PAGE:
2. Think about your credibility. Does this culture value rank or title? Age? Gender? Do you have goodwill credibility?

3. How direct or indirect should you be? If you are too direct, you may come across as abrupt or demanding and spoil the relationship.

It’s relaxing and very pleasant to socialize at the start of a relationship, and makes for a nice experience. This is an example of a time when it feels good not to push an agenda too soon, for as inefficient as it may feel.

Presentation Tips – It’s not All about You!


I recently spent several days college shopping with my daughter and sat through many interminable “info sessions” where reps from admission offices try to make their colleges sound like the most amazing, fantastic, innovative and totally cool places on the planet. After hearing their spiels I’m ready to explore colleges on different planets.

Many presenters rambled, shifted from foot to foot, ambled around their little stages without purpose (I wanted to yell: “Can you just please stand still?”), used tons of, um, filler words, and read their presentations off their screens instead of developing eye contact with the wide-eyed high schools students and their anxiously neurotic parents. I heard the same lame jokes over and over. (“You can study in any other country in the world. Except Antarctica!”) I was thrilled each time my phone buzzed so I had an excuse to walk out to take “important” calls.

There was, however, one info session that held my attention. Whereas other admission officers gave lists of possible majors, study-abroad options and notable alumni, this fellow looked at the crowd and began with statement: “This session is all about you.” He said the whole college search process was a chance for the students to listen, observe, and learn about themselves. Maybe his college wasn’t even right for them.

I wish I had taken credit for coaching him. When I work with corporate speakers, I help them identify what audiences are thinking and what they need to know. We craft messages that resonate with their audiences allowing them to think, and ultimately be persuaded. This admission officer recognized that the best presentations are not about the presenter, but all about the audience: their concerns, their goals, their emotions. Once he had us, he told us what differentiated his school.

I was completely sold. I hope he’s reading this blog and accepts it as part of my daughter’s application packet.

Finding the “Sweet Spot”


I coach lots of people in developing and delivering presentations. The development includes considering lots of details about their audience and thinking through how the audience will benefit. Along those lines, we identify specific goals the speaker hopes to achieve…in other words, what will be the measure of success?

In addition to these strategic elements, I spend a lot of time with speakers on their delivery and “stagecraft.” We describe and practice the look of confidence and professionalism that serves as the platform for their strategic messages. How should they stand and move? How should they gesture? Where should they look? As we practice theses delivery skills, we sometimes rehearse a lot. Sometimes too much.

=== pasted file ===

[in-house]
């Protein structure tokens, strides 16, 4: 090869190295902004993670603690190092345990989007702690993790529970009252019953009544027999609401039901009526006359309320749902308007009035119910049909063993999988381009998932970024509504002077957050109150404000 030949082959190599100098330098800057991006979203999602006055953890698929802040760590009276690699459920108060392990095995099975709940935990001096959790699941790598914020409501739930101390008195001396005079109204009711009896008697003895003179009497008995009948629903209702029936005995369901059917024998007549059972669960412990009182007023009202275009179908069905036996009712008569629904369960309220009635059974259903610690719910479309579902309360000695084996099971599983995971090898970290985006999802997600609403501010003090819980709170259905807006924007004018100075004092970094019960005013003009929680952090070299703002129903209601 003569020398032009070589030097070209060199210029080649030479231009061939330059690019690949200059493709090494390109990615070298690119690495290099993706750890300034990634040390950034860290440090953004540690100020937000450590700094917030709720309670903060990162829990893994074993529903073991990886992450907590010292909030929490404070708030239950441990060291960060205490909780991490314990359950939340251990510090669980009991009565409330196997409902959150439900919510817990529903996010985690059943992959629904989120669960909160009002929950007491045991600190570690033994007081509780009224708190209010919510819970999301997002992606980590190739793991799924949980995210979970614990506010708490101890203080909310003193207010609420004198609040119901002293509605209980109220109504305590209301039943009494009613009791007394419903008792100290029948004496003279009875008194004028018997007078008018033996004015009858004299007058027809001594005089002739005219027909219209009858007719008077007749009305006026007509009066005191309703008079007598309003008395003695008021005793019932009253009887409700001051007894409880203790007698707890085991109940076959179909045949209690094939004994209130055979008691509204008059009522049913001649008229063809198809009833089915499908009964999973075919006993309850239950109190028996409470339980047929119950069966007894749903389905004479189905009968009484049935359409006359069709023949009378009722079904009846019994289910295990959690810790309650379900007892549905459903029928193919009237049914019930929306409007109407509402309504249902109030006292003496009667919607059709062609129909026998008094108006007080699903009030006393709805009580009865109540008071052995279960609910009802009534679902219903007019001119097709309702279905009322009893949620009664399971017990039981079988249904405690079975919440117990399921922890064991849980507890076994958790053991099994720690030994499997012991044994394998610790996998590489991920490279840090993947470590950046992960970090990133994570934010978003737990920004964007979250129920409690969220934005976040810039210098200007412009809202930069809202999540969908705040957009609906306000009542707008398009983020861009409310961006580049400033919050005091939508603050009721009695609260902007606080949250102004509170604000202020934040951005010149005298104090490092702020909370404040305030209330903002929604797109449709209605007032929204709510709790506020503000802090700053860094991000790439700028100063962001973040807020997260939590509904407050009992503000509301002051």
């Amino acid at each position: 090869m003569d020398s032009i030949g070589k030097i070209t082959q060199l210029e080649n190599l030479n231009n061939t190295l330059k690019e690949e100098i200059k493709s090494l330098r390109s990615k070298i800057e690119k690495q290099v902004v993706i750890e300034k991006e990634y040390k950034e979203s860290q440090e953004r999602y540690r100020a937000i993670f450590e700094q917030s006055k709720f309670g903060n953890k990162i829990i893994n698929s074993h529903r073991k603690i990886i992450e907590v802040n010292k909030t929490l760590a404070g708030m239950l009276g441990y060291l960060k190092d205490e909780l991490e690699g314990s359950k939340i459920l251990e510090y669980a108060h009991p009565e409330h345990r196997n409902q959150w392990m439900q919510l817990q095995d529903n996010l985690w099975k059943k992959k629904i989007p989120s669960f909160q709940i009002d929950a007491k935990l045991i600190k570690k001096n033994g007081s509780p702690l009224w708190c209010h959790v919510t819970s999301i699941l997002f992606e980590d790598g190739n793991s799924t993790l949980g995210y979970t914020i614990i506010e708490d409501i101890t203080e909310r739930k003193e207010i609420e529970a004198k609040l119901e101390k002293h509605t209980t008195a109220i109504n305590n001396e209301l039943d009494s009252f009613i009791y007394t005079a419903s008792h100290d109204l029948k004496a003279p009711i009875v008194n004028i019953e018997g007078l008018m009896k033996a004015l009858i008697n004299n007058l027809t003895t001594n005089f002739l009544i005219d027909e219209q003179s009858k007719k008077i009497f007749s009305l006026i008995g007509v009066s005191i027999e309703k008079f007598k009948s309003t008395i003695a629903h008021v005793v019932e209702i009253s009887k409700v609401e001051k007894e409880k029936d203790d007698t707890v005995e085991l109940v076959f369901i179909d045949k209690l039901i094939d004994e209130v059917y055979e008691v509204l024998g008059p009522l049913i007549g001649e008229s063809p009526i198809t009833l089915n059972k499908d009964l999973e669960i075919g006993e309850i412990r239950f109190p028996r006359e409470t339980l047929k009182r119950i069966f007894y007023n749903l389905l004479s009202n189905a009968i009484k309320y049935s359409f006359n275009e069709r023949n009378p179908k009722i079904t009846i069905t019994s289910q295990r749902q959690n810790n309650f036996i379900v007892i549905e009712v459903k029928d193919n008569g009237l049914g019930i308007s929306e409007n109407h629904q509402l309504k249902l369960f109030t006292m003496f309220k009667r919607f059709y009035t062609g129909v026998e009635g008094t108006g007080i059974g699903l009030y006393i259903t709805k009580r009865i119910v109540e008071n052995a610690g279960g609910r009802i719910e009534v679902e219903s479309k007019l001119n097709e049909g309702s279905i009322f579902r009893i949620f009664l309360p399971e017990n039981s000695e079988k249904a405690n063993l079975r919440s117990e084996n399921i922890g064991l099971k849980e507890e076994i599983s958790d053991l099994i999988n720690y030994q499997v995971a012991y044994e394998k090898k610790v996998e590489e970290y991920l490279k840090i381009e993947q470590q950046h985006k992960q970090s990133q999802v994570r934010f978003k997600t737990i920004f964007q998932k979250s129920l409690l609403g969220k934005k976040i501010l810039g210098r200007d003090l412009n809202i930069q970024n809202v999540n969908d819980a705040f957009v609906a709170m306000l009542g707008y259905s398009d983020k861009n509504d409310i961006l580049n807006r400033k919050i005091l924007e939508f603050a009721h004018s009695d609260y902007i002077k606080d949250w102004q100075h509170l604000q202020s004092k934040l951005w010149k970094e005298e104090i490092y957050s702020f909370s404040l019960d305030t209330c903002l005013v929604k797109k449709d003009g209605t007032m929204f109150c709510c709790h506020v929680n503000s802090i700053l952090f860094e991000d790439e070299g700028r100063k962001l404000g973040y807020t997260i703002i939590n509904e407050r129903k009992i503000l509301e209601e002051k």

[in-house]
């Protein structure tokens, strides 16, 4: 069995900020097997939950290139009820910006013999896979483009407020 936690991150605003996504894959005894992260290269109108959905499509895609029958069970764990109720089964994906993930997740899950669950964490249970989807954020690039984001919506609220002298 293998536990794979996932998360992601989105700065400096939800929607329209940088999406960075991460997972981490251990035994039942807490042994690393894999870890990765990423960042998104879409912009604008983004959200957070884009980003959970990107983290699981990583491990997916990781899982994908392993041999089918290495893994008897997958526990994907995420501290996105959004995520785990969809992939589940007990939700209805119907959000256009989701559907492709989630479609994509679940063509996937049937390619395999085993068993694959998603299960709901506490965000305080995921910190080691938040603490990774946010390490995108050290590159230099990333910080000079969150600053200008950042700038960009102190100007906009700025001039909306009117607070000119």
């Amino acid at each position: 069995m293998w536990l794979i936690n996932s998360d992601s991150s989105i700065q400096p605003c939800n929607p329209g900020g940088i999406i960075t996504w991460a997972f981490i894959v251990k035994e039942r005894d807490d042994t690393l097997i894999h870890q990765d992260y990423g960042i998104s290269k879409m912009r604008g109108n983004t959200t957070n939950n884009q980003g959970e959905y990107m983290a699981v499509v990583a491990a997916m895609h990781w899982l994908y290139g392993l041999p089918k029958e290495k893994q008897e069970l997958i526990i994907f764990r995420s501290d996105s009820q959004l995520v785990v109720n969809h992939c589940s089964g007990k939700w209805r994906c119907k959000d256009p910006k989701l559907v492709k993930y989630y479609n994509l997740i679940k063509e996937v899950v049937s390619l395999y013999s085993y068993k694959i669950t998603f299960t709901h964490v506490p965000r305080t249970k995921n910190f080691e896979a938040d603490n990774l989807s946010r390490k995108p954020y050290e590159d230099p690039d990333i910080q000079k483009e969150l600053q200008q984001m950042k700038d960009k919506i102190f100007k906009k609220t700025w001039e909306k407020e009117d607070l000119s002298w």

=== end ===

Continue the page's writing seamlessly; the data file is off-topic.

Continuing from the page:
If a speaker looks over-practices and robotic, it can be a real turn off to an audience. Audiences respond well to realism and spontaneity. As speakers and presenters, we all need to find our “sweet spot” of rehearsing enough to feel comfortable with the flow of material, but not too much so that we appear lackluster and robotic. And everyone is different. I have one colleague who is stale after two rehearsals, and another who is still stumbling after ten. As with anything, you can only find your “sweet spot” with practice.

Business Dress Code – Your Undershirt is Showing

Office Etiquette

I received a lot of feedback from young workers this week about our recent video “Lunch with the Boss.” Apparently many young guys have very strong opinions about business dress code, especially the pros and cons of wearing an undershirt. I didn’t realize it was such a hot-button issue. The young anti-undershirt guys claim that:

1. it’s expensive to stock up on packs of Hanes.

2. It’s gets too hot to wear another layer.

3. I’m not a smelly, hairy old guy.

I’m afraid I am militantly pro-undershirt, even if I weren’t a smelly, hairy old guy. Here’s why:

1. Contrary to what you think an undershirt keeps you cooler in the summer.

2. Most people don’t want to see though your shirt to see your body topiary status.

3. No one wants to see big wet rings under your arms–or the crusty yellow stains that are left at 5 PM.

Some of the young professional women I heard from, however, agree on what to and what not to wear. Some of their comments about business dress code:

1. Sleeveless tops may be inappropriate even if you have Michelle Obama arms.

2. Skirts should adequately cover knees when you’re sitting.

3. Guys without undershirts are gross.

One last point to remember: everything, including what you wear, communicates. Do you want to be remembered as the guy who wears those low-slung pants or the woman who wears very short skirts? Or would you prefer to be remembered as the person who adds value to the company?